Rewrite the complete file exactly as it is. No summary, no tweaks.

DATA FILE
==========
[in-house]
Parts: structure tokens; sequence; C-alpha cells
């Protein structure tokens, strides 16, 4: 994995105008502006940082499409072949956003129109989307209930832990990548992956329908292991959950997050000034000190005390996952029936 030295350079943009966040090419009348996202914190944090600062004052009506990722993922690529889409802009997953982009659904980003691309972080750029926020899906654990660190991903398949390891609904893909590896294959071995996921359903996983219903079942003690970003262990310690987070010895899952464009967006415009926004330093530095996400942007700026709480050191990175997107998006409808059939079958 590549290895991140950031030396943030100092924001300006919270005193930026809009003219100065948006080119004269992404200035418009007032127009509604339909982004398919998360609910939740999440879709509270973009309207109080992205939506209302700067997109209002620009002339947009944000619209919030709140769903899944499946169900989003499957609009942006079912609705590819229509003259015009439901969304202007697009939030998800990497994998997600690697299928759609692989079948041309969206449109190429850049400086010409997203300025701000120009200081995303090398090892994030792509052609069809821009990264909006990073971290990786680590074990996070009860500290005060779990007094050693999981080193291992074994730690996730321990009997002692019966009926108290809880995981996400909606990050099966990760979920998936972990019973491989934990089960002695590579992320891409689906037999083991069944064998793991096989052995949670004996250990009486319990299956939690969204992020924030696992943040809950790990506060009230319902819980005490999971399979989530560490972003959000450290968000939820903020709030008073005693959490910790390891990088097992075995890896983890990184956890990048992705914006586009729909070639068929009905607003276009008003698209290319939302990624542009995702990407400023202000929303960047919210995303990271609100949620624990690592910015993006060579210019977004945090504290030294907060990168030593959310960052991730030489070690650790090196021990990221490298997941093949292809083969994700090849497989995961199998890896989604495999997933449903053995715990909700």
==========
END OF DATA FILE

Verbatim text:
[in-house]
Parts: structure tokens; sequence; C-alpha cells
């Protein structure tokens, strides 16, 4: 994995105008502006940082499409072949956003129109989307209930832990990548992956329908292991959950997050000034000190005390996952029936 030295350079943009966040090419009348996202914190944090600062004052009506990722993922690529889409802009997953982009659904980003691309972080750029926020899906654990660190991903398949390891609904893909590896294959071995996921359903996983219903079942003690970003262990310690987070010895899952464009967006415009926004330093530095996400942007700026709480050191990175997107998006409808059939079958 590549290895991140950031030396943030100092924001300006919270005193930026809009003219100065948006080119004269992404200035418009007032127009509604339909982004398919998360609910939740999440879709509270973009309207109080992205939506209302700067997109209002620009002339947009944000619209919030709140769903899944499946169900989003499957609009942006079912609705590819229509003259015009439901969304202007697009939030998800990497994998997600690697299928759609692989079948041309969206449109190429850049400086010409997203300025701000120009200081995303090398090892994030792509052609069809821009990264909006990073971290990786680590074990996070009860500290005060779990007094050693999981080193291992074994730690996730321990009997002692019966009926108290809880995981996400909606990050099966990760979920998936972990019973491989934990089960002695590579992320891409689906037999083991069944064998793991096989052995949670004996250990009486319990299956939690969204992020924030696992943040809950790990506060009230319902819980005490999971399979989530560490972003959000450290968000939820903020709030008073005693959490910790390891990088097992075995890896983890990184956890990048992705914006586009729909070639068929009905607003276009008003698209290319939302990624542009995702990407400023202000929303960047919210995303990271609100949620624990690592910015993006060579210019977004945090504290030294907060990168030593959310960052991730030489070690650790090196021990990221490298997941093949292809083969994700090849497989995961199998890896989604495999997933449903053995715990909700």